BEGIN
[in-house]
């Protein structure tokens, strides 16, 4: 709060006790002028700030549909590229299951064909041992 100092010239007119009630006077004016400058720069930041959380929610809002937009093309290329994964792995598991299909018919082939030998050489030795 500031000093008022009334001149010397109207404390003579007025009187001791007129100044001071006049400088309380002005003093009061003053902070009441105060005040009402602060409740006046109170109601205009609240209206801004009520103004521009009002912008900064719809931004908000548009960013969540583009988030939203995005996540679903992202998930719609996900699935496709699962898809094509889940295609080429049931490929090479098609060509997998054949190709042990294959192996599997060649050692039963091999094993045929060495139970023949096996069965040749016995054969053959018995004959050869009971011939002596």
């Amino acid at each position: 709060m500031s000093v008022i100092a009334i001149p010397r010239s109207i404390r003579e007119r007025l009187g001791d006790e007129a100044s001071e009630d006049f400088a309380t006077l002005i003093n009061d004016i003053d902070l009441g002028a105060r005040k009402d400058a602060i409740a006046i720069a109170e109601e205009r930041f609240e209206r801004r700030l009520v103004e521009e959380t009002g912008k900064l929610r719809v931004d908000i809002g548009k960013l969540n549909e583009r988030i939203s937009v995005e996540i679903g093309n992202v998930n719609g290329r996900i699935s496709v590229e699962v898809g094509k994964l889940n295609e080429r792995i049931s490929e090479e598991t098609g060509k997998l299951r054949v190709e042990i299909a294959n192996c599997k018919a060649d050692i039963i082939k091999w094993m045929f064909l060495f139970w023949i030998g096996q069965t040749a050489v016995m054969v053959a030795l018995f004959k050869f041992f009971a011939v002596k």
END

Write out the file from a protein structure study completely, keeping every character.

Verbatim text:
[in-house]
């Protein structure tokens, strides 16, 4: 709060006790002028700030549909590229299951064909041992 100092010239007119009630006077004016400058720069930041959380929610809002937009093309290329994964792995598991299909018919082939030998050489030795 500031000093008022009334001149010397109207404390003579007025009187001791007129100044001071006049400088309380002005003093009061003053902070009441105060005040009402602060409740006046109170109601205009609240209206801004009520103004521009009002912008900064719809931004908000548009960013969540583009988030939203995005996540679903992202998930719609996900699935496709699962898809094509889940295609080429049931490929090479098609060509997998054949190709042990294959192996599997060649050692039963091999094993045929060495139970023949096996069965040749016995054969053959018995004959050869009971011939002596």
């Amino acid at each position: 709060m500031s000093v008022i100092a009334i001149p010397r010239s109207i404390r003579e007119r007025l009187g001791d006790e007129a100044s001071e009630d006049f400088a309380t006077l002005i003093n009061d004016i003053d902070l009441g002028a105060r005040k009402d400058a602060i409740a006046i720069a109170e109601e205009r930041f609240e209206r801004r700030l009520v103004e521009e959380t009002g912008k900064l929610r719809v931004d908000i809002g548009k960013l969540n549909e583009r988030i939203s937009v995005e996540i679903g093309n992202v998930n719609g290329r996900i699935s496709v590229e699962v898809g094509k994964l889940n295609e080429r792995i049931s490929e090479e598991t098609g060509k997998l299951r054949v190709e042990i299909a294959n192996c599997k018919a060649d050692i039963i082939k091999w094993m045929f064909l060495f139970w023949i030998g096996q069965t040749a050489v016995m054969v053959a030795l018995f004959k050869f041992f009971a011939v002596k």